Keane BennettImage copyright facebook
Image caption Keane Wallis-Bennett was fatally injured when a changing room wall collapsed on her

A wall that collapsed on an Edinburgh school pupil and killed her was not with hindsight fit for purpose, a court has heard.

Fiscal depute Gary Aitken made the comments during his closing submission in the fatal accident inquiry into the death of 12-year-old Keane Wallis-Bennett.

The first year pupil died at Liberton High School on 1 April 2014.

A free-standing modesty wall in the PE changing room crushed her.

Mr Aitken told Edinburgh Sheriff Court the inquiry had heard evidence the wall, said to have been built in the 1950s, was cracked before the incident, and it had fallen as a result of having “lateral force” applied to it which pushed it beyond its “tipping point”.

‘Terrible accident’

In statements to the police, some pupils declared they had told teachers, before the accident, that the wall was “wobbly”, but teachers denied they had been told this and said if they had they would have reported it to the janitors.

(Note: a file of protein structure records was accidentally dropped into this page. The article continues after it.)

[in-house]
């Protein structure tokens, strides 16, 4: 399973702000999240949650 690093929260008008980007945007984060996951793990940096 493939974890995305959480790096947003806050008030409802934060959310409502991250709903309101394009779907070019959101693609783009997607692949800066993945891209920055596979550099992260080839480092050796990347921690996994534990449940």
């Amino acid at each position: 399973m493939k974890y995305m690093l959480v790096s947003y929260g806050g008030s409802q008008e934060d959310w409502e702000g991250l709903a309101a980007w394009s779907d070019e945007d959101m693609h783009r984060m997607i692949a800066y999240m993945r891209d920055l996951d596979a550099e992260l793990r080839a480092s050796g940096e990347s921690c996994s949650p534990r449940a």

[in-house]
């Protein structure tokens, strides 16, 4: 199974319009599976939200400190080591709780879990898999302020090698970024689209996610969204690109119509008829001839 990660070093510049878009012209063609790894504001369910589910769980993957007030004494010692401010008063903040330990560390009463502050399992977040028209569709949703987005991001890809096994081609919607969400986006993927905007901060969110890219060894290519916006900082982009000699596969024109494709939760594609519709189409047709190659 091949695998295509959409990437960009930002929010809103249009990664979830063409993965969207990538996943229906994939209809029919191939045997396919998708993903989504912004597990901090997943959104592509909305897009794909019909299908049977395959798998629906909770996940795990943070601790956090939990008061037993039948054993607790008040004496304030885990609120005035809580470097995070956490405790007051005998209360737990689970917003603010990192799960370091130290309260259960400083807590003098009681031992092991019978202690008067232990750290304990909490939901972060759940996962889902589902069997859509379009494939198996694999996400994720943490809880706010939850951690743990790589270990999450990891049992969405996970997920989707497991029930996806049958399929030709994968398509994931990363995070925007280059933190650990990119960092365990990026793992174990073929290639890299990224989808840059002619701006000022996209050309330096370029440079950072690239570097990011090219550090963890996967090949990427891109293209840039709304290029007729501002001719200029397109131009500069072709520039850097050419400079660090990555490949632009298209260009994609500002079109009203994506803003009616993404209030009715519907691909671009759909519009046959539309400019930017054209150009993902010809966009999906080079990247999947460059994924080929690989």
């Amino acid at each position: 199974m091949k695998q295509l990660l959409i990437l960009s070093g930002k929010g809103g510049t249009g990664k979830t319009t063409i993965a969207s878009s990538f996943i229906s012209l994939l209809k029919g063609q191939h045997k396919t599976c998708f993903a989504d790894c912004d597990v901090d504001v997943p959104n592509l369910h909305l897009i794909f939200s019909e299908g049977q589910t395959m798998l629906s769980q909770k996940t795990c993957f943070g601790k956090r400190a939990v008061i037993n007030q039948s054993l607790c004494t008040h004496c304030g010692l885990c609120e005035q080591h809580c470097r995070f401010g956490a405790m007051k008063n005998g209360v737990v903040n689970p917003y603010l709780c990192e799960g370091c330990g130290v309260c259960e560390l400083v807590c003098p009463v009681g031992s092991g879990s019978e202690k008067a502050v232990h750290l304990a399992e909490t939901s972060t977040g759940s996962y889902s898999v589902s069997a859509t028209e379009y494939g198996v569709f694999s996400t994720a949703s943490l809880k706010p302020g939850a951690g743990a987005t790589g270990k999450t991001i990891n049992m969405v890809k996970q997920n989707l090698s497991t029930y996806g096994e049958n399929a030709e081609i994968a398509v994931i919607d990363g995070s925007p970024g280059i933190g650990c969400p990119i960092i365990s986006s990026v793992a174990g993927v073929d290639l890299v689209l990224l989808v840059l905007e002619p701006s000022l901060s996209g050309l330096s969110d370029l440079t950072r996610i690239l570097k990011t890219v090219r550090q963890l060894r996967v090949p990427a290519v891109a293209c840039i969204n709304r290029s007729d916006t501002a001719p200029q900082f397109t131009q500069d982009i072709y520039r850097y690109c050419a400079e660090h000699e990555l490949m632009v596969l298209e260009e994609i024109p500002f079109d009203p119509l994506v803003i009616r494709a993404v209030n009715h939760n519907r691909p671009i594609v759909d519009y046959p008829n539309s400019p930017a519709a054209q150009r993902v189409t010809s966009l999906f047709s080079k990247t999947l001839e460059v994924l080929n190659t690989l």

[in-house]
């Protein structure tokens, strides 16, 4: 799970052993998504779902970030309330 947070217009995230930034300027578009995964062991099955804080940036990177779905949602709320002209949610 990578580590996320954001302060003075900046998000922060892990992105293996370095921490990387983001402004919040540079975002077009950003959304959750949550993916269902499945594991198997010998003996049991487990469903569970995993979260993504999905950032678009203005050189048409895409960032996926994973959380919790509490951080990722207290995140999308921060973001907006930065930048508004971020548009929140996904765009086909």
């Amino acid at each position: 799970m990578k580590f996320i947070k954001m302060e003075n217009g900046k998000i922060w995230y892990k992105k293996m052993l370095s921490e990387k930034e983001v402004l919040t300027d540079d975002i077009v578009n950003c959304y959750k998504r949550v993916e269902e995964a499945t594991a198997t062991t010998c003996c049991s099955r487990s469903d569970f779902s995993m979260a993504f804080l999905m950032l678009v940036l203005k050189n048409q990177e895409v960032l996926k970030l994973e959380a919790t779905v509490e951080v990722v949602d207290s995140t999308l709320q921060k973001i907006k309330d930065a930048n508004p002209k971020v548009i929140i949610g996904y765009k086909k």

The procedure at the school was that any faults were to be reported to the janitors.

Sheriff Principal Mhairi Stephen QC told Keane’s mother, Abbie Wallis, that all who had heard the evidence had been affected by the terrible accident.

She said: “We have to express empathy and sympathy to you. None of us can understand your grief.”

She praised the very dignified way in which Ms Wallis and Keane’s father, Clark Bennett, had behaved in their quest for answers and their love for their daughter. Mr Bennett was absent due to work.

Fiscal Depute, Gary Aitken, praised the parents’ courage, saying that it must have been very difficult for them to listen to the evidence, but he hoped it had been of some assistance.

He said: “A fatal accident inquiry is a fact-finding exercise, not a fault-finding exercise or to apportion blame. It is to learn and prevent a similar tragedy happening again.”

The inquiry, he added, had to rely on the evidence that was available rather then speculation.

The fiscal said it was possible there were other schools and public buildings with modesty walls in Scotland and the UK and they would be looked at and perhaps removed or replaced.

Sheriff Stephen told Ms Wallis she would give her determination as soon of she possibly could.

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